Vehicle Damage is not equal to Occupant Injury and Disability.
Considerable attention in medical literature has been given to the relationship that exists between bodily injury relative to the damage sustained by the motor vehicle involved in the accident. To take an extreme example, if a motor vehicle had its tires set into cement, then was rear ended, it is possible that the damage to the vehicle could be extensive, and the bodily trauma virtually non-existent because the vehicle could not more forward (acceleration). Utilizing this same example, in a typical rear-end collision, the acceleration involved is usually the primary case of soft tissue injury. This is simply an example of Newton's First Law, the Law of Inertia. The fact that a motor vehicle is not totally stationary (as most vehicles are not imbedded in concrete), is more likely to cause less damage to the vehicle and greater injury to the occupant.
There are many individuals (and insurance company claim adjusters) that have the belief that vehicles equipped with air bags and restraints provide adequate protection of the inhabitants of the vehicle, and are capable of preventing any injury. This is a false belief. Motor vehicles are equipped with safety restraints based on an average male. Unless you know, and can correct head restraint positioning, the restraint can actually be responsible for worse injury during impact. The sudden and usually unexpected deployment of air bags can produce rapid restraint of a body moving forward, jerking the body to a spot and/or in some cases causing a sudden reversal and pushing the body backwards. Shoulder and lap belts can do an admirable job of restraining the torso and pelvis. However they do little in preventing the whiplash action that can cause serious injury to the neck and head. And, as previously stated, only if the shoulder and lap restraints are correctly positioned.
There are numerous references in the available literature that document that symptoms of a whiplash injury can appear immediately following the injury, hours later, days later, or even weeks later. In addition, the persistent and disabling symptomatology in most whiplash cases is due to the damage and involvement of the delicate and vital nerves and blood vessels in the spine (soft tissue injury). The healing time of these soft tissue structures may be prolonged for months or even years after the injury.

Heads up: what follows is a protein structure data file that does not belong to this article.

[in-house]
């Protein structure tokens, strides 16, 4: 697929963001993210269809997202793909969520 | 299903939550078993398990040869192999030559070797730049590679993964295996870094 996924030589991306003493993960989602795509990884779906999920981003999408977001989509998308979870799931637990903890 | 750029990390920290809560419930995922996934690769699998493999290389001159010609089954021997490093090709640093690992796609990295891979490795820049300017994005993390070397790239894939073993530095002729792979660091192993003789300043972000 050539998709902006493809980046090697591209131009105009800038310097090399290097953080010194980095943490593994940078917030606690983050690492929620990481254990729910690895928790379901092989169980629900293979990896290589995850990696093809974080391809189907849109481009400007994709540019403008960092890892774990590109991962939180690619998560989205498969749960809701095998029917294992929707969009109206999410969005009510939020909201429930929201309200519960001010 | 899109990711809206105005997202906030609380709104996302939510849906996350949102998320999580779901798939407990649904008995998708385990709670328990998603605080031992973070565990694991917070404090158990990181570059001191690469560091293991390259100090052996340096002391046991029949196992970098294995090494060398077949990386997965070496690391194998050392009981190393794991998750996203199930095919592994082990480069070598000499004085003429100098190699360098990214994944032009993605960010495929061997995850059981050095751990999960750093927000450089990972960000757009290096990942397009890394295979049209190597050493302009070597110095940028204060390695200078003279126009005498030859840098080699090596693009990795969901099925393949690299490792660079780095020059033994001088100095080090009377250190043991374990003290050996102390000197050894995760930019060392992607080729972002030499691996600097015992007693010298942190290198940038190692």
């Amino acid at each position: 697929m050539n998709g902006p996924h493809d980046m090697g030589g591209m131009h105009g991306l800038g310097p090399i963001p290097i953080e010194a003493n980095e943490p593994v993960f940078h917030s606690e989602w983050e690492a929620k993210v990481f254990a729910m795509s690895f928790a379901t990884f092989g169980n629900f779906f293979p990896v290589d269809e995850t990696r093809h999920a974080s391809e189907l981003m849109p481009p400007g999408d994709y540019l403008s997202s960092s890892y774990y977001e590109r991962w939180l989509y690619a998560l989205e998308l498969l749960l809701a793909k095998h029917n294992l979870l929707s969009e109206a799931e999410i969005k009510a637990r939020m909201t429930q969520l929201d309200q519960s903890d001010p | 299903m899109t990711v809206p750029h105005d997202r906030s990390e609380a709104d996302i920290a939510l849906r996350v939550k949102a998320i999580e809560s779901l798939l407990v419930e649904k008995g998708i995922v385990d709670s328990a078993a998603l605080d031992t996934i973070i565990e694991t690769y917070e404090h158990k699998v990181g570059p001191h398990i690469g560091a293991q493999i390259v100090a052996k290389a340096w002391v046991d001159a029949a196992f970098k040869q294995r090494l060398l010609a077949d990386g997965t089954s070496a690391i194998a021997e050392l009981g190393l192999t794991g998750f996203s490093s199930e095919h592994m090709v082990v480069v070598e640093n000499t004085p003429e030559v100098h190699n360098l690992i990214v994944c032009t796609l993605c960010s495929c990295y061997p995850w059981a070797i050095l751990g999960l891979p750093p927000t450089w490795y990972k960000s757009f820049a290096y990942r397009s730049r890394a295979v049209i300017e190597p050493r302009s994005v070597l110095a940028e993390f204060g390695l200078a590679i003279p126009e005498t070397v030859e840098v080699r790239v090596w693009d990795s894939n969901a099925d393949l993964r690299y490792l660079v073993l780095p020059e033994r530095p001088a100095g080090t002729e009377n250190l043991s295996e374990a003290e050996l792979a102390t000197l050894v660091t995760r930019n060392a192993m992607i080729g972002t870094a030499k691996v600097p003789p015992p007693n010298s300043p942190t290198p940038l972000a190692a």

There is also great concern involving the complaint of low back pain following an acceleration and deceleration (whiplash) type injury. The scenario involved goes something like this:
A person is involved in a rear end collision. The individual is utilizing restraints and the vehicle is equipped with head restraints. In the time immediately following the collision, the individual experiences neck pain and headaches. The person seeks care for those symptoms. Some time after, the person begins to experience lower back pain. However, the individual may seek to find a different cause of the lower back pain, or the person may be convinced by a claim adjuster or another that the lower back pain must be caused by a source other than the collision.
However, studies have shown us that there is a clinical relationship between acceleration and deceleration injuries with subsequent low back complications. The low back onset may be delayed for months after that accident. This is primarily due to the biomechanical relationship between the cervical spine (neck) and lumbar spine (low back). In one study, it was shown that 85% of patients that sustained neck injuries as a result of whiplash, developed low back pain some time after the motor vehicle accident. Of that 85%, over half developed the low back pain 4-6 months after the injury and almost all of the rest 7-12 months after the initial accident.
Rear end collisions are not the only cause of whiplash type injury. In a rear end collision, the mechanism of this injury is forceful hyperextension and secondary hypereflexion. In a side collision, the mechanism of injury is forceful lateral flexion to the side of impact, then secondary lateral flexion to the fopperies site of impact. In a head-on collision, the mechanism of injury is forceful hyperflexion and secondary hyperextension.